Zahr’s rhetoric can only lead to retrenched hatred
To the Daily:
I feel I must respond to a quote in the Nov. 14, 2002 article Activists urge reappraisal of Middle East Conflict (11/14/02). In this article, Amer Zahr, a prominent figure on campus, is quoted as saying “Violent resistance is probably the only way to effect change in Israeli policy. Colonial societies never give up land for benevolent reasons … either economic necessity or violent resistance forces them out. The most likely way to end occupation is to make the Israeli people suffer enough so that they begin to question the need for continuing the occupation.” This is the exact mentality that leads to the conflict in Israel.
I am not saying that I support all of Israel’s actions concerning Palestine, nor am I advocating against the Palestinians’ right to violently defend themselves. I just recognize two things.
1) Israel has a well trained and potent military force. If the Palestinians were to step up the violence in their resistance the conflict would soon be over, and the result would be a lot of dead Palestinians. One must remember that the Israelis rarely show constraint in military action against the Palestinians and if the conflict were stepped up, there would be no difference.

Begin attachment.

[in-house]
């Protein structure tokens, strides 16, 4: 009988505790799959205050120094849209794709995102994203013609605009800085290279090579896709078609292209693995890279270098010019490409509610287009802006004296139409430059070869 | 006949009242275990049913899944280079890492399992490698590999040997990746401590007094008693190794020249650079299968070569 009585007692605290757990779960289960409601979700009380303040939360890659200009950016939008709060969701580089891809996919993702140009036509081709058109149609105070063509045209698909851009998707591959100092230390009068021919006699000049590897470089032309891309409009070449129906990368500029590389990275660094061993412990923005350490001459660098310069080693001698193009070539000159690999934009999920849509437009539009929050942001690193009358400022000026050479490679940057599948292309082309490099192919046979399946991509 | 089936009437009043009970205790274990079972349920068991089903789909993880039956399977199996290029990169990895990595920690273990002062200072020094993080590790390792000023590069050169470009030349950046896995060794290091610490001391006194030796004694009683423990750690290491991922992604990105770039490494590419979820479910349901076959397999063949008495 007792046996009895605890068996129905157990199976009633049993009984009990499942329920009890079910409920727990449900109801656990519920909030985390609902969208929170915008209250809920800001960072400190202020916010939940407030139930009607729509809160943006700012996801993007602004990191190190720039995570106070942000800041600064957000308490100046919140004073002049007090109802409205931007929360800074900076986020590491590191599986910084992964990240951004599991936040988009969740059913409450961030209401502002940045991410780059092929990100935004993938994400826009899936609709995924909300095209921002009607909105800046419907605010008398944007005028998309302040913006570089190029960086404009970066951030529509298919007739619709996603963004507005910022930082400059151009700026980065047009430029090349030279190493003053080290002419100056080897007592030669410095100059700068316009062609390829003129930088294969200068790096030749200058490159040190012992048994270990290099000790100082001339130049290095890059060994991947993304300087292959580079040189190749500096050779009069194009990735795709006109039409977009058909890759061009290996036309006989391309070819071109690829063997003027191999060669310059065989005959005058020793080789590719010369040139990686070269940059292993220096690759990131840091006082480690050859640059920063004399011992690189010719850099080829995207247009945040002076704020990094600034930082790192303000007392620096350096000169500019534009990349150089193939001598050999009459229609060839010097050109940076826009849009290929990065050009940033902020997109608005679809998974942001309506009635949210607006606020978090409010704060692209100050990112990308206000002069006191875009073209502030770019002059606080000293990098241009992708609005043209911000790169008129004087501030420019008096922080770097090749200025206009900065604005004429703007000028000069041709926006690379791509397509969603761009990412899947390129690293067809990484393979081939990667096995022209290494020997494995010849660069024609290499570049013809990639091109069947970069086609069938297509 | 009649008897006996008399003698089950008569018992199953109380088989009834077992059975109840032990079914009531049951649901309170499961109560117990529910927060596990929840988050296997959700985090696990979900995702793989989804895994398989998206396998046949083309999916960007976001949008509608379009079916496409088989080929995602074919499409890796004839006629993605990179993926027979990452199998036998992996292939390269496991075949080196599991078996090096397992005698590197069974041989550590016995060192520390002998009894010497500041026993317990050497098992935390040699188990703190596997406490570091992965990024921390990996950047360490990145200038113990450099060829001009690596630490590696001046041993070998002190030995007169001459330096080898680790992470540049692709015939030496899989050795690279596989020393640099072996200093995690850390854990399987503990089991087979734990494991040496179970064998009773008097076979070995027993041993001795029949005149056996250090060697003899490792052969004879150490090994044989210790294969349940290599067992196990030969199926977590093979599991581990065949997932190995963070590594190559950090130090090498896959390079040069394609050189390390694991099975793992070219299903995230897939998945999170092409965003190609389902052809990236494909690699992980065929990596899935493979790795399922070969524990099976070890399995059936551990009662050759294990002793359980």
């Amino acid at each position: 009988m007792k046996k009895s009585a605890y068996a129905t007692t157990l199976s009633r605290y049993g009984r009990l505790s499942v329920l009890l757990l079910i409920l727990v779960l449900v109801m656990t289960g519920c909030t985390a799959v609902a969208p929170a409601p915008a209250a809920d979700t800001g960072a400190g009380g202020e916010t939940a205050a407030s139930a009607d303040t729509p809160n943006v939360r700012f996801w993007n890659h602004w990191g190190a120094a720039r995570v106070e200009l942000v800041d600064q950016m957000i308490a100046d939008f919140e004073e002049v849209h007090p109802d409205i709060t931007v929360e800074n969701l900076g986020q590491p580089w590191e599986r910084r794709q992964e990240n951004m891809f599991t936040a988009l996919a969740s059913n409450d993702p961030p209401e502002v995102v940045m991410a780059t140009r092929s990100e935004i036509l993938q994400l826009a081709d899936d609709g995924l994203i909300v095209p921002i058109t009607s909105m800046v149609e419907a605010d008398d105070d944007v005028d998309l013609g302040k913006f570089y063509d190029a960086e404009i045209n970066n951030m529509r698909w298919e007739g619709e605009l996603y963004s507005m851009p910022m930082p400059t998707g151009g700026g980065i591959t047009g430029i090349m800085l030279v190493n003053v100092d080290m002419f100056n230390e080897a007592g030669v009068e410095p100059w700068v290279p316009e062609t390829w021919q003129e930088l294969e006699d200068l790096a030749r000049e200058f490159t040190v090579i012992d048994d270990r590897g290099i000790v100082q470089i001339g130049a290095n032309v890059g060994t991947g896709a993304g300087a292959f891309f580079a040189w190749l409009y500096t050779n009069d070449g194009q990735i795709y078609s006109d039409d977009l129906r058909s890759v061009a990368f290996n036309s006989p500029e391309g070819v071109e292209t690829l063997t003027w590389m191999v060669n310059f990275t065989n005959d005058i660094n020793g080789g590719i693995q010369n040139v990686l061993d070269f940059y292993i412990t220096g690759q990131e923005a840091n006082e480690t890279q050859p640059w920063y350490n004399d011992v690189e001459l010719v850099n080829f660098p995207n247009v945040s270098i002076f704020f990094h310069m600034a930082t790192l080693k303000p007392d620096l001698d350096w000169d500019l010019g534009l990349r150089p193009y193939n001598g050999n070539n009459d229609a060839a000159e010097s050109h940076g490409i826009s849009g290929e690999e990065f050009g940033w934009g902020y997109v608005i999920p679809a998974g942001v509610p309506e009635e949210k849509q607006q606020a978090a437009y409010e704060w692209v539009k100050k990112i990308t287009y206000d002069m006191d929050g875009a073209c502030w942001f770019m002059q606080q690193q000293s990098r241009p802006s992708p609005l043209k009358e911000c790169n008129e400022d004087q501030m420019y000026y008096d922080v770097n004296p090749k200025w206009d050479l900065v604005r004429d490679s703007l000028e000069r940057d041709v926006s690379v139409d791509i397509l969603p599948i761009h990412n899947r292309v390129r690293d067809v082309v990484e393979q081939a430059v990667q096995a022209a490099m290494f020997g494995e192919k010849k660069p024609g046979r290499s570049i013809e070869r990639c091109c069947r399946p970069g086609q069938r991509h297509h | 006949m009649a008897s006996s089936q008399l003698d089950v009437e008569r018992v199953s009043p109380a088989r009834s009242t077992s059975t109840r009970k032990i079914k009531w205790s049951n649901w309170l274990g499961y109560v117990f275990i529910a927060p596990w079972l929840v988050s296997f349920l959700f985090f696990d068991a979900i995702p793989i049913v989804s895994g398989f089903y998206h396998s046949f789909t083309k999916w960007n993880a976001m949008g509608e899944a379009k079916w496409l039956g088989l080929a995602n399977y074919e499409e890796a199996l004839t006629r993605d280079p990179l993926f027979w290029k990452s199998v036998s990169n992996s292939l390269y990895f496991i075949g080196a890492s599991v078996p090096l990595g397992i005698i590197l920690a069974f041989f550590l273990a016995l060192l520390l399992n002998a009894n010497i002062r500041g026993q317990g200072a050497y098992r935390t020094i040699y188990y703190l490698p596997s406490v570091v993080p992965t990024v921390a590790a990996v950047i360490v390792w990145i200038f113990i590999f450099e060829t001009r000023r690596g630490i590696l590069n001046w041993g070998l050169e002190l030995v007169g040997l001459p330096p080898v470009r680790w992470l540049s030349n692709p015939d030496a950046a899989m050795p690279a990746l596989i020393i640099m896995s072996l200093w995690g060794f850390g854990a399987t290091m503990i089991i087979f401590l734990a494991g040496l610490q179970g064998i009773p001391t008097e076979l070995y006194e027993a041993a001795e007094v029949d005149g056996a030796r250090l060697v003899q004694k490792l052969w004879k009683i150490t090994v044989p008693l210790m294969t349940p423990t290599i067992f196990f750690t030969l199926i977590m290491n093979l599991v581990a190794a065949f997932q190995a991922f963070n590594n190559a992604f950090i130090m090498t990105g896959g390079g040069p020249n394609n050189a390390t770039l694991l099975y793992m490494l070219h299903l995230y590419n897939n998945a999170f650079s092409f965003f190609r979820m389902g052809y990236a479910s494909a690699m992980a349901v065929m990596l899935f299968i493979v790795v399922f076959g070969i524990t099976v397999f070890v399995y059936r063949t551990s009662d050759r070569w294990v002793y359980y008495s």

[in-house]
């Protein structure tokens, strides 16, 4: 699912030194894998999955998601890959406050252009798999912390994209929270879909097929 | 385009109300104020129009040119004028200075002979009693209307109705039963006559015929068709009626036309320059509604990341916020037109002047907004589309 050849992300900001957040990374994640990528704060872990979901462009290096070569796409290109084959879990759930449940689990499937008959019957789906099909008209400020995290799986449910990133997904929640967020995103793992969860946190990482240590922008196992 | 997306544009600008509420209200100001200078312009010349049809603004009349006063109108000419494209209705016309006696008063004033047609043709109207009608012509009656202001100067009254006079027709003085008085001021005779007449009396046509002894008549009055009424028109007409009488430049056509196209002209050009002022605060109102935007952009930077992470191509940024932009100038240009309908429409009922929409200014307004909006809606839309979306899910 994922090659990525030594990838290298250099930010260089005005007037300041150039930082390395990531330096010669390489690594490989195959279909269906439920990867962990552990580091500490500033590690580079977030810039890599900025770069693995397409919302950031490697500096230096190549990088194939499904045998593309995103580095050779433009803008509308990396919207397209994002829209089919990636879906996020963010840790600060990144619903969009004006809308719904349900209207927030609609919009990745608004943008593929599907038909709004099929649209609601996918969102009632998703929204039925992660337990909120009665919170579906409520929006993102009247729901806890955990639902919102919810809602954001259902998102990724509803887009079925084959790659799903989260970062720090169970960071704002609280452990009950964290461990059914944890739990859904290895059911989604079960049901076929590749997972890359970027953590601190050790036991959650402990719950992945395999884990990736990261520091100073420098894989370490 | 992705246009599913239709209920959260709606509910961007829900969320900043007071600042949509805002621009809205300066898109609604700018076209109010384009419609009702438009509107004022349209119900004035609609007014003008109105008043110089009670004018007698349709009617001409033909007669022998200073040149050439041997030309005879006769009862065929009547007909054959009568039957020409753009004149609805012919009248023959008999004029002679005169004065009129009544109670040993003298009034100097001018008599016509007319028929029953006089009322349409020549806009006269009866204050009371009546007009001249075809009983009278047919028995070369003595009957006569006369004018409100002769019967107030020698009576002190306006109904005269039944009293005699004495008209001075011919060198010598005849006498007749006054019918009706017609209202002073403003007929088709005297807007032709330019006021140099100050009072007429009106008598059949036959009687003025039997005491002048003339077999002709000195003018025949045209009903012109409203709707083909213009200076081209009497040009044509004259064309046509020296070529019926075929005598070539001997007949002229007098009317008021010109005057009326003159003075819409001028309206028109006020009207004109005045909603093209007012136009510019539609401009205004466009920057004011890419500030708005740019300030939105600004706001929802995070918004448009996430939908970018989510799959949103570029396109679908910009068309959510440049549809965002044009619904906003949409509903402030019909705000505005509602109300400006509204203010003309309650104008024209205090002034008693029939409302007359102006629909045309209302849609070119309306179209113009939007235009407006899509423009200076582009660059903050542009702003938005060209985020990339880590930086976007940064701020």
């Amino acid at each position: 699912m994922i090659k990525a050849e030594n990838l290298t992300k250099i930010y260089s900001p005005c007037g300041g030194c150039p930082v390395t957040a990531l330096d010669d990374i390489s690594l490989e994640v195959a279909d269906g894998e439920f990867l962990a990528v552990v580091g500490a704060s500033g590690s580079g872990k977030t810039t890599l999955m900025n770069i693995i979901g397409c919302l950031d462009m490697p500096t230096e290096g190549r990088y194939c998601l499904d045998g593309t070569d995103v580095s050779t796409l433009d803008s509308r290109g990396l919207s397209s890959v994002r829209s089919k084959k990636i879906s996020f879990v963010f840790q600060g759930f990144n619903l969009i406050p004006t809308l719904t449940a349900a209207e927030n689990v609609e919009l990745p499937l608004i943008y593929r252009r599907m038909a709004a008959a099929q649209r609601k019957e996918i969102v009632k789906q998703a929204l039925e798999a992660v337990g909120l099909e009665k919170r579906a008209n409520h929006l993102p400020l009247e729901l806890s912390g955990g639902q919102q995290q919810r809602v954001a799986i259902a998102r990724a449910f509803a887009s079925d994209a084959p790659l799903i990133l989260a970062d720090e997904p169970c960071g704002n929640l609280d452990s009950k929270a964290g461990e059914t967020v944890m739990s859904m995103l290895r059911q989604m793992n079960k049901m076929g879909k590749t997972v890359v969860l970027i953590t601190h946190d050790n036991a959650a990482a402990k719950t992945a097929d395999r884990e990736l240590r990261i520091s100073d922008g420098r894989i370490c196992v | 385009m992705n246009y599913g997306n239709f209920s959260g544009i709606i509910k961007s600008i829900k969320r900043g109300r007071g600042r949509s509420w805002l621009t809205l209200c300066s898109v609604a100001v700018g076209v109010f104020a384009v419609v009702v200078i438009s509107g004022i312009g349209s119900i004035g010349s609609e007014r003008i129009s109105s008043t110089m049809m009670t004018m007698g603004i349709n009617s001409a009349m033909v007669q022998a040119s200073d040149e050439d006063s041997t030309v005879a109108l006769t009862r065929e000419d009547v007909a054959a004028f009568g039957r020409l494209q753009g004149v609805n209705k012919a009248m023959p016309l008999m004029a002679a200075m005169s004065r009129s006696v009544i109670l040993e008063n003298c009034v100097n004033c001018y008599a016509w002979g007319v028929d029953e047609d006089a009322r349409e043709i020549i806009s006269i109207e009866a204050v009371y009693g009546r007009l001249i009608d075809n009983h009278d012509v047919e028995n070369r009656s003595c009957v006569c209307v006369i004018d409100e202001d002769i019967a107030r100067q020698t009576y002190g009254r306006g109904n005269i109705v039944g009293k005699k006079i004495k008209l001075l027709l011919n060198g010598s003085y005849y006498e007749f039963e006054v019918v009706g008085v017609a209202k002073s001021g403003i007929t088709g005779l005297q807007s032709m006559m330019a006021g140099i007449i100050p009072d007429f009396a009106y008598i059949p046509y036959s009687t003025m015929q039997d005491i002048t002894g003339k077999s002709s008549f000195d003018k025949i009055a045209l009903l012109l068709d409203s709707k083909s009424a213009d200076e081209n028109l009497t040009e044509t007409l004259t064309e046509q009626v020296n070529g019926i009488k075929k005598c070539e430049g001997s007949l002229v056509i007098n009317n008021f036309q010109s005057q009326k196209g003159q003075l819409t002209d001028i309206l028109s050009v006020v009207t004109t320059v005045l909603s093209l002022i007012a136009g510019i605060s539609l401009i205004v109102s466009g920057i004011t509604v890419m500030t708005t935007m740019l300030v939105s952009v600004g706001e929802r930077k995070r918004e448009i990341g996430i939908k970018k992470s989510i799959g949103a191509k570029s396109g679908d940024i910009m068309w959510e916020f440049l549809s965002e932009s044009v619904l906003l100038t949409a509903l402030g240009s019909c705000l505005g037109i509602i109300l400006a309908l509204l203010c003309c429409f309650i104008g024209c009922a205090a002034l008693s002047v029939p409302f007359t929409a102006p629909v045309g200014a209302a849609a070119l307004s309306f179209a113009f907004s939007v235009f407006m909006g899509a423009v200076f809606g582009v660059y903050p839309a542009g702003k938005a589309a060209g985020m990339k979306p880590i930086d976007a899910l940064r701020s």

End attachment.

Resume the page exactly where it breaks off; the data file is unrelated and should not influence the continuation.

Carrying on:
2) Even though they would eventually be defeated, the Palestinians do have every right to resist oppression violently. Zahr says however that “The most likely way to end the occupation is to make the Israeli people suffer…” A resistance focused on purposely making the enemy suffer rather than defending yourself is no longer rightful violent resistance, nor a fighting for freedom. This action is called “terrorism” and should not be condoned, by anybody.
Thomas Park Ambrose
The Daily gets it right on proposed I-75 expansion
To the Daily:
Kudos for the editorial Highway to nowhere (11/12/02) on road expansion, sprawl and congestion. These everyday issues are not the gut-wrenching, visceral ones that normally excite or even interest students and it was a pleasant surprise to read such a thoughtful considered piece. As you elegantly stated, the endless addition of road capacity will temporarily contain but never solve the problem of traffic congestion. Until we have more walkable and bikable communities, Mixed-use zoning and good public transit, we are doomed to greater and greater automobile dependency, which already runs to over 10 trips/household/day in suburbia. until we have gasoline and land prices that reflect true costs, the market will continue to send the wrong message to consumers and developers respectively. And until we have citizens that understand and act on this knowledge, we will not have the herculean resolve it will take to reverse auto-dependent sprawl, perhaps the largest and most unspoken national project since World War II.
Douglas S. Kelbaugh
Dean and Professor
Taubman College of Architecture and Urban Planning